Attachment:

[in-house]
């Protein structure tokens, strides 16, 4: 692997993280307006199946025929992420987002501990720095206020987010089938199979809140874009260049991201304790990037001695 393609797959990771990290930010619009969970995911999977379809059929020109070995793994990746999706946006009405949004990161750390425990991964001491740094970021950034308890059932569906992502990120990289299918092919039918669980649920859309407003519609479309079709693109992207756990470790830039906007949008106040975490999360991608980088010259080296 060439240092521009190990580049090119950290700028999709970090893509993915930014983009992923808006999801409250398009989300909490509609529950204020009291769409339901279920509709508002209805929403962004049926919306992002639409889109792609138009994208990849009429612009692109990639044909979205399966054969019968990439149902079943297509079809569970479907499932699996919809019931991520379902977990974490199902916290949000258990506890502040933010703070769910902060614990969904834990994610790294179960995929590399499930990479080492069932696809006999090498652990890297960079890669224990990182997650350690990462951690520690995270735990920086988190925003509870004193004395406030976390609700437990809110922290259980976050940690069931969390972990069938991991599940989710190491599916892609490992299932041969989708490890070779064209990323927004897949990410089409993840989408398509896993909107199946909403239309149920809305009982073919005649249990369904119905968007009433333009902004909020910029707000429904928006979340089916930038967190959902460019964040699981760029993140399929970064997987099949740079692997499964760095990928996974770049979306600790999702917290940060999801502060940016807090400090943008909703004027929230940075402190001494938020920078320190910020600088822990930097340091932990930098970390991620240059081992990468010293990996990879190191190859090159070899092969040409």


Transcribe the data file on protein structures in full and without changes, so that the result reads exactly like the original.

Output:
[in-house]
């Protein structure tokens, strides 16, 4: 692997993280307006199946025929992420987002501990720095206020987010089938199979809140874009260049991201304790990037001695 393609797959990771990290930010619009969970995911999977379809059929020109070995793994990746999706946006009405949004990161750390425990991964001491740094970021950034308890059932569906992502990120990289299918092919039918669980649920859309407003519609479309079709693109992207756990470790830039906007949008106040975490999360991608980088010259080296 060439240092521009190990580049090119950290700028999709970090893509993915930014983009992923808006999801409250398009989300909490509609529950204020009291769409339901279920509709508002209805929403962004049926919306992002639409889109792609138009994208990849009429612009692109990639044909979205399966054969019968990439149902079943297509079809569970479907499932699996919809019931991520379902977990974490199902916290949000258990506890502040933010703070769910902060614990969904834990994610790294179960995929590399499930990479080492069932696809006999090498652990890297960079890669224990990182997650350690990462951690520690995270735990920086988190925003509870004193004395406030976390609700437990809110922290259980976050940690069931969390972990069938991991599940989710190491599916892609490992299932041969989708490890070779064209990323927004897949990410089409993840989408398509896993909107199946909403239309149920809305009982073919005649249990369904119905968007009433333009902004909020910029707000429904928006979340089916930038967190959902460019964040699981760029993140399929970064997987099949740079692997499964760095990928996974770049979306600790999702917290940060999801502060940016807090400090943008909703004027929230940075402190001494938020920078320190910020600088822990930097340091932990930098970390991620240059081992990468010293990996990879190191190859090159070899092969040409």